The lawsuit, filed against Dresdner Kleinwort Wasserstein Securities LLC in US District Court in Manhattan, charged that Dresdner hired women to serve as “eye candy” and permitted an atmosphere in which one woman was dubbed “the Pamela Anderson of trading,” the Associated Press reported.
Plaintiffs also charged Dresdner with barring the advancement and fair treatment of women, and maintaining a corporate culture that generally excludes and demeans women. Legal papers offered statistics – noting, for instance, that four of 258 women in the company’s Capital Markets Division are managing directors, positions held by 15% of men.
“Although we live in 2006, the ‘glass ceiling’ is alive and well at this German investment bank, where women are treated as second-class citizens with respect to all of the terms and conditions of their employment,” the lawsuit said. “This class action seeks to put an end to these intolerable and discriminatory practices.”
The company said it “fully complies with all applicable employment-related laws and is confident that any claims to the contrary are without merit.”
One plaintiff, Jyoti Ruta, alleged that she was pressured by a supervisor and a colleague to leave a dinner celebrating the closing of a major deal, so that male employees and clients could go to a strip club. Another plaintiff, Katherine Smith, said that she had been subjected to vulgar comments by her boss. When she objected, the man laughed, the suit said.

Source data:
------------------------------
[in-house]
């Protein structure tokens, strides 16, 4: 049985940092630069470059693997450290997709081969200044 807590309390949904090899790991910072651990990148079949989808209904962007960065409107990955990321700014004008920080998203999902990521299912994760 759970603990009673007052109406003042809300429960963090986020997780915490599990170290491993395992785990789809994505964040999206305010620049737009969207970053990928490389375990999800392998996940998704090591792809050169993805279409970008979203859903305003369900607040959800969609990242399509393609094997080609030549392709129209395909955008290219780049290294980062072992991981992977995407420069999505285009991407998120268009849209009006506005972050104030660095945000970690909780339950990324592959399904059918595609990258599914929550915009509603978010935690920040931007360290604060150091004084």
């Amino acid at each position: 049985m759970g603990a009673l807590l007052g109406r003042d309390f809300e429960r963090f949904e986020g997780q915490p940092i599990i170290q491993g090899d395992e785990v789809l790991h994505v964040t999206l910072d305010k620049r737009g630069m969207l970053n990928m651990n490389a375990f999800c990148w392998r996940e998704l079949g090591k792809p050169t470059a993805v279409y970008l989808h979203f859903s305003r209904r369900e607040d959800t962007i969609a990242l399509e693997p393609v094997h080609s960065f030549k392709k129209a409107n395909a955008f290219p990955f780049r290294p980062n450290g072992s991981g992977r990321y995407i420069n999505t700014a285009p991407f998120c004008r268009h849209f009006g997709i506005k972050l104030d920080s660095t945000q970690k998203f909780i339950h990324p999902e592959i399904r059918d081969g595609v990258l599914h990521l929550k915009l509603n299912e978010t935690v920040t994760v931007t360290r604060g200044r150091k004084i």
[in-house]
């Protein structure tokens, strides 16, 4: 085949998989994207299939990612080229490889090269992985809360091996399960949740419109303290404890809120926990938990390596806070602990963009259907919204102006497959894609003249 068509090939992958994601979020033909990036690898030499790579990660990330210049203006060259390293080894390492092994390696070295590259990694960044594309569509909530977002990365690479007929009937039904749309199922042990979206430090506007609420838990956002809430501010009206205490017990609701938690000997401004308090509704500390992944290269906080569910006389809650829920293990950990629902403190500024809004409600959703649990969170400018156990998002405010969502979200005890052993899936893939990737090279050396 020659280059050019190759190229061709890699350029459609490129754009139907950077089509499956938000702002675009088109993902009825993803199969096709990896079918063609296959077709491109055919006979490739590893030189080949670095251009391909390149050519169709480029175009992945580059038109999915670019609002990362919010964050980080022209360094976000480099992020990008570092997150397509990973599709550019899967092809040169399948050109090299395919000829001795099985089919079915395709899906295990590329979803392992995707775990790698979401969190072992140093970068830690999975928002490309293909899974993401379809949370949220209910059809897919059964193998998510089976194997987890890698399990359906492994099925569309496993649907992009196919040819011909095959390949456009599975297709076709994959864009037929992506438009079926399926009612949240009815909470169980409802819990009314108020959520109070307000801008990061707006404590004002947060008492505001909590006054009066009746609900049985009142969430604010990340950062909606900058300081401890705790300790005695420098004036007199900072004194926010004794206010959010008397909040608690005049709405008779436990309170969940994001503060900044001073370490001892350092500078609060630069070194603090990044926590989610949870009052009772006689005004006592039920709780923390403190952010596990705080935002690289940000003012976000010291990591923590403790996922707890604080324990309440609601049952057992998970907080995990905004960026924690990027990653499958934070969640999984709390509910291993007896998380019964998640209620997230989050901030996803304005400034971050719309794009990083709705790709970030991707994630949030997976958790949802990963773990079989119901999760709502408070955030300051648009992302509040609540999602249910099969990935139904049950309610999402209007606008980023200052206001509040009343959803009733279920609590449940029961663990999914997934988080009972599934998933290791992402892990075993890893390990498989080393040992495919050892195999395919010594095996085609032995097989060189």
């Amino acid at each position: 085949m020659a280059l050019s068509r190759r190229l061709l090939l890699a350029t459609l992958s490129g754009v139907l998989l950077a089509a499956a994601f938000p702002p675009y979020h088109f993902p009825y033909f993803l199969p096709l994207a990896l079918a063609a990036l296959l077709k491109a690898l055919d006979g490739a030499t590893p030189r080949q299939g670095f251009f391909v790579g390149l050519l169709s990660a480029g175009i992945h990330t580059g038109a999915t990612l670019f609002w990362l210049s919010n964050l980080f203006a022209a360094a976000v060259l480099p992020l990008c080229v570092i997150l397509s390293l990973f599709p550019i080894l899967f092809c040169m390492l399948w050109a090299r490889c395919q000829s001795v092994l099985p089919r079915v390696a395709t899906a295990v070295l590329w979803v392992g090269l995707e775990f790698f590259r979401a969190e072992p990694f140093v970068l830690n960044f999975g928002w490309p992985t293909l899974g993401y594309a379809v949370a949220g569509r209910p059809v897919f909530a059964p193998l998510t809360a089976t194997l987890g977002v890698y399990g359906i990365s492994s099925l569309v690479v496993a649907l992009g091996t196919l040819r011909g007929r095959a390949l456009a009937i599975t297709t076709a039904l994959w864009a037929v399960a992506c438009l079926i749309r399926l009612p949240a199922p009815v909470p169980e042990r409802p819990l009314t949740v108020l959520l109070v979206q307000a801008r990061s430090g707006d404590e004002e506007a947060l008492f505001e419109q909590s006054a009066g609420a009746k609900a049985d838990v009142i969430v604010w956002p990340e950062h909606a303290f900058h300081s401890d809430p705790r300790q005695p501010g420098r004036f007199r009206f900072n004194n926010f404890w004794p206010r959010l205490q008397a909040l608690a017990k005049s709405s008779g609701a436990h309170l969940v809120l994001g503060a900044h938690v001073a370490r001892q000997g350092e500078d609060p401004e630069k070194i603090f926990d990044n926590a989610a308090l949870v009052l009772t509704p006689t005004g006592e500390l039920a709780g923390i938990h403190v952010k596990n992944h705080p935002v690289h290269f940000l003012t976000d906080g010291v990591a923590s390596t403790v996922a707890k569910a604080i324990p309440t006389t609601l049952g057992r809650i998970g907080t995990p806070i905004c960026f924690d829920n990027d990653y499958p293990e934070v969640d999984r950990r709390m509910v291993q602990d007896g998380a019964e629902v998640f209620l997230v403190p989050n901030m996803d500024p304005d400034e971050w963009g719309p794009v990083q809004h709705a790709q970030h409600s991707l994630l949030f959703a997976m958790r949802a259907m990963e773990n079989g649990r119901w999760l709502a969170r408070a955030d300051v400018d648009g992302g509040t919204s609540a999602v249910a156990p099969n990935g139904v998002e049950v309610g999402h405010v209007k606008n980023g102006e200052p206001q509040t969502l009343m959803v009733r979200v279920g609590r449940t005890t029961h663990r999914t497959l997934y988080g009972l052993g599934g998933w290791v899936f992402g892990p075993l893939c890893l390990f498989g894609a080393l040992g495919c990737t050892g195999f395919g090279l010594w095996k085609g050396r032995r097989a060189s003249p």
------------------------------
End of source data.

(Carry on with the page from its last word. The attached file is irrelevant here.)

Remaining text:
Two months later, during a work lunch to welcome a new hire, the man referred to Smith as “the Pamela Anderson of trading,” the lawsuit said.
Plaintiff Kathleen Treglia said salesmen on her desk openly commented that they chose female junior hires based on appearance because they wanted “eye candy” in the office, the lawsuit said.
The lawsuit said that, in addition to barriers to advancement to the highest executive level – managing director – there also were barriers at the lower levels. It said the statistics reveal “a telling picture … in which women are subjected to the lowest pay and rank.”
As of May 2005, women comprised only 99, or fewer than 15%, of 775 positions as directors, the second-highest executive level in the company’s Capital Markets Division, the lawsuit said.
In addition, about 300, or 60%, of the 500 women in the department were associates, while only 379, or 22%, of the 1,700 male employees in the division were associates, the lawsuit said.